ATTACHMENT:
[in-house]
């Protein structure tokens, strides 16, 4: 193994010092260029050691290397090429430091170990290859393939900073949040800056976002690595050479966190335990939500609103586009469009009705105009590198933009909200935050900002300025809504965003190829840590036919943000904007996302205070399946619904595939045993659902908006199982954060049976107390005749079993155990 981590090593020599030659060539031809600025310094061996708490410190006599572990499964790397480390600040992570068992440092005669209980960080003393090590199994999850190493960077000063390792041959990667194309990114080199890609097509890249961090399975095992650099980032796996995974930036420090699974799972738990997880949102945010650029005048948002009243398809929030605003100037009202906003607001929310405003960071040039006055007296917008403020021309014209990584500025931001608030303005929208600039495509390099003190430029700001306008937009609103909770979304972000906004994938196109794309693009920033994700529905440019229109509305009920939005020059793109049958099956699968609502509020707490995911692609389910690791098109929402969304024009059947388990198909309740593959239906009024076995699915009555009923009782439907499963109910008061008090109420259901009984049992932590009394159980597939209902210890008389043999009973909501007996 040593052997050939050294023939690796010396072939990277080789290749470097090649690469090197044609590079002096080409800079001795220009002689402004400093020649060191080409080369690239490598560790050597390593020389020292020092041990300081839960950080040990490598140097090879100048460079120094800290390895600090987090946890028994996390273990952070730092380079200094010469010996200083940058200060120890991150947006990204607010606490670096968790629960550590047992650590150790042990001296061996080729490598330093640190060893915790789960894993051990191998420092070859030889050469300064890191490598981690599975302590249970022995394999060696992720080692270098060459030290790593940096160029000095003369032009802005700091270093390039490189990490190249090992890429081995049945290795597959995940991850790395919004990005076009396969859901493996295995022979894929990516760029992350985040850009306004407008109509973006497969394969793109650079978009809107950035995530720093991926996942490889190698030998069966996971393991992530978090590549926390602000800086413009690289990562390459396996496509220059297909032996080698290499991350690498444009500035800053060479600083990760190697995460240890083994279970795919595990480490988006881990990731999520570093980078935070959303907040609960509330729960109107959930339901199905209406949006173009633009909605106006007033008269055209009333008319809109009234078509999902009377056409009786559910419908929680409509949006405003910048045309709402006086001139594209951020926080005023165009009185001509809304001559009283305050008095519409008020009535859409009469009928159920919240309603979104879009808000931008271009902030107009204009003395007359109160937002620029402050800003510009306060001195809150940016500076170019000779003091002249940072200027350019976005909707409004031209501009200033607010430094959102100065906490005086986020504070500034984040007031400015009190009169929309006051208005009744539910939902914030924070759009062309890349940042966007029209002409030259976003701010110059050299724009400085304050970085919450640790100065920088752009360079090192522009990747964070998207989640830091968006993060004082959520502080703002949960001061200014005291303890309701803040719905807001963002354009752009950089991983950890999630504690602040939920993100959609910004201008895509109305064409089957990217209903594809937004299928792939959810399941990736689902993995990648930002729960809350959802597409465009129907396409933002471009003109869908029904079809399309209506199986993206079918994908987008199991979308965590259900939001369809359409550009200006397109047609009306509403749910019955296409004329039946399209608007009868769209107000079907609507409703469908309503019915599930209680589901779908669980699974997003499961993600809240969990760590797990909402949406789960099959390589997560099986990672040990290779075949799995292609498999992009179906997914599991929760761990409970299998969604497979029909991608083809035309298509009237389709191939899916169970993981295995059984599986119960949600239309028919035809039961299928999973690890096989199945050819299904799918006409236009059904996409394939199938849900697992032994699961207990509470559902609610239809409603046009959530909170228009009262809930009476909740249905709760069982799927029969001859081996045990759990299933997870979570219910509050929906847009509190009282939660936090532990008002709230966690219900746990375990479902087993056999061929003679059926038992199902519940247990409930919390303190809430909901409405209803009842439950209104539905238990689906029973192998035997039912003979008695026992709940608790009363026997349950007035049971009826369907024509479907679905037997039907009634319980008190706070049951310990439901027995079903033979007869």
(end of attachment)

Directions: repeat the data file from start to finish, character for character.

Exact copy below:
[in-house]
């Protein structure tokens, strides 16, 4: 193994010092260029050691290397090429430091170990290859393939900073949040800056976002690595050479966190335990939500609103586009469009009705105009590198933009909200935050900002300025809504965003190829840590036919943000904007996302205070399946619904595939045993659902908006199982954060049976107390005749079993155990 981590090593020599030659060539031809600025310094061996708490410190006599572990499964790397480390600040992570068992440092005669209980960080003393090590199994999850190493960077000063390792041959990667194309990114080199890609097509890249961090399975095992650099980032796996995974930036420090699974799972738990997880949102945010650029005048948002009243398809929030605003100037009202906003607001929310405003960071040039006055007296917008403020021309014209990584500025931001608030303005929208600039495509390099003190430029700001306008937009609103909770979304972000906004994938196109794309693009920033994700529905440019229109509305009920939005020059793109049958099956699968609502509020707490995911692609389910690791098109929402969304024009059947388990198909309740593959239906009024076995699915009555009923009782439907499963109910008061008090109420259901009984049992932590009394159980597939209902210890008389043999009973909501007996 040593052997050939050294023939690796010396072939990277080789290749470097090649690469090197044609590079002096080409800079001795220009002689402004400093020649060191080409080369690239490598560790050597390593020389020292020092041990300081839960950080040990490598140097090879100048460079120094800290390895600090987090946890028994996390273990952070730092380079200094010469010996200083940058200060120890991150947006990204607010606490670096968790629960550590047992650590150790042990001296061996080729490598330093640190060893915790789960894993051990191998420092070859030889050469300064890191490598981690599975302590249970022995394999060696992720080692270098060459030290790593940096160029000095003369032009802005700091270093390039490189990490190249090992890429081995049945290795597959995940991850790395919004990005076009396969859901493996295995022979894929990516760029992350985040850009306004407008109509973006497969394969793109650079978009809107950035995530720093991926996942490889190698030998069966996971393991992530978090590549926390602000800086413009690289990562390459396996496509220059297909032996080698290499991350690498444009500035800053060479600083990760190697995460240890083994279970795919595990480490988006881990990731999520570093980078935070959303907040609960509330729960109107959930339901199905209406949006173009633009909605106006007033008269055209009333008319809109009234078509999902009377056409009786559910419908929680409509949006405003910048045309709402006086001139594209951020926080005023165009009185001509809304001559009283305050008095519409008020009535859409009469009928159920919240309603979104879009808000931008271009902030107009204009003395007359109160937002620029402050800003510009306060001195809150940016500076170019000779003091002249940072200027350019976005909707409004031209501009200033607010430094959102100065906490005086986020504070500034984040007031400015009190009169929309006051208005009744539910939902914030924070759009062309890349940042966007029209002409030259976003701010110059050299724009400085304050970085919450640790100065920088752009360079090192522009990747964070998207989640830091968006993060004082959520502080703002949960001061200014005291303890309701803040719905807001963002354009752009950089991983950890999630504690602040939920993100959609910004201008895509109305064409089957990217209903594809937004299928792939959810399941990736689902993995990648930002729960809350959802597409465009129907396409933002471009003109869908029904079809399309209506199986993206079918994908987008199991979308965590259900939001369809359409550009200006397109047609009306509403749910019955296409004329039946399209608007009868769209107000079907609507409703469908309503019915599930209680589901779908669980699974997003499961993600809240969990760590797990909402949406789960099959390589997560099986990672040990290779075949799995292609498999992009179906997914599991929760761990409970299998969604497979029909991608083809035309298509009237389709191939899916169970993981295995059984599986119960949600239309028919035809039961299928999973690890096989199945050819299904799918006409236009059904996409394939199938849900697992032994699961207990509470559902609610239809409603046009959530909170228009009262809930009476909740249905709760069982799927029969001859081996045990759990299933997870979570219910509050929906847009509190009282939660936090532990008002709230966690219900746990375990479902087993056999061929003679059926038992199902519940247990409930919390303190809430909901409405209803009842439950209104539905238990689906029973192998035997039912003979008695026992709940608790009363026997349950007035049971009826369907024509479907679905037997039907009634319980008190706070049951310990439901027995079903033979007869």